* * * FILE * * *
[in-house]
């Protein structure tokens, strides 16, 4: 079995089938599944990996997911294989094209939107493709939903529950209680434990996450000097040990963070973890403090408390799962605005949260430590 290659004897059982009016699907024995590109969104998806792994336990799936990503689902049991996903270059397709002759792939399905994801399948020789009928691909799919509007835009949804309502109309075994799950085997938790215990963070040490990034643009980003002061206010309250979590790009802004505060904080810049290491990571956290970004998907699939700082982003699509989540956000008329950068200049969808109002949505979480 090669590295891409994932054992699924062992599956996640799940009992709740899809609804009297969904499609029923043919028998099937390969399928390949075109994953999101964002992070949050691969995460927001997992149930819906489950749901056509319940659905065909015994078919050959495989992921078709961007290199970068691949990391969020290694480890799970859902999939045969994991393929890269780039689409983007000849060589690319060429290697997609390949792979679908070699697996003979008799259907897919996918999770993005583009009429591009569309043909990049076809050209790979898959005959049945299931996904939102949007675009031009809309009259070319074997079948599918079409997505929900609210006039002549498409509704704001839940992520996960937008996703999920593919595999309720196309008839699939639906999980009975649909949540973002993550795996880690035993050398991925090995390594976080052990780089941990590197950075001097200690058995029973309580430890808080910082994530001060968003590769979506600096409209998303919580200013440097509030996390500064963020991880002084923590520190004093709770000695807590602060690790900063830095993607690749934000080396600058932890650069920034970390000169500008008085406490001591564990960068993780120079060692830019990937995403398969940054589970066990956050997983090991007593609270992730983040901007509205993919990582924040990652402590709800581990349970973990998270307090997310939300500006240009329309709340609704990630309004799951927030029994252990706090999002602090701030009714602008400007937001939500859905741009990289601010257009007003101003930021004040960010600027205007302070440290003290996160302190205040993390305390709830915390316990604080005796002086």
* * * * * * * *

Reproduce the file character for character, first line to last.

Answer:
[in-house]
């Protein structure tokens, strides 16, 4: 079995089938599944990996997911294989094209939107493709939903529950209680434990996450000097040990963070973890403090408390799962605005949260430590 290659004897059982009016699907024995590109969104998806792994336990799936990503689902049991996903270059397709002759792939399905994801399948020789009928691909799919509007835009949804309502109309075994799950085997938790215990963070040490990034643009980003002061206010309250979590790009802004505060904080810049290491990571956290970004998907699939700082982003699509989540956000008329950068200049969808109002949505979480 090669590295891409994932054992699924062992599956996640799940009992709740899809609804009297969904499609029923043919028998099937390969399928390949075109994953999101964002992070949050691969995460927001997992149930819906489950749901056509319940659905065909015994078919050959495989992921078709961007290199970068691949990391969020290694480890799970859902999939045969994991393929890269780039689409983007000849060589690319060429290697997609390949792979679908070699697996003979008799259907897919996918999770993005583009009429591009569309043909990049076809050209790979898959005959049945299931996904939102949007675009031009809309009259070319074997079948599918079409997505929900609210006039002549498409509704704001839940992520996960937008996703999920593919595999309720196309008839699939639906999980009975649909949540973002993550795996880690035993050398991925090995390594976080052990780089941990590197950075001097200690058995029973309580430890808080910082994530001060968003590769979506600096409209998303919580200013440097509030996390500064963020991880002084923590520190004093709770000695807590602060690790900063830095993607690749934000080396600058932890650069920034970390000169500008008085406490001591564990960068993780120079060692830019990937995403398969940054589970066990956050997983090991007593609270992730983040901007509205993919990582924040990652402590709800581990349970973990998270307090997310939300500006240009329309709340609704990630309004799951927030029994252990706090999002602090701030009714602008400007937001939500859905741009990289601010257009007003101003930021004040960010600027205007302070440290003290996160302190205040993390305390709830915390316990604080005796002086």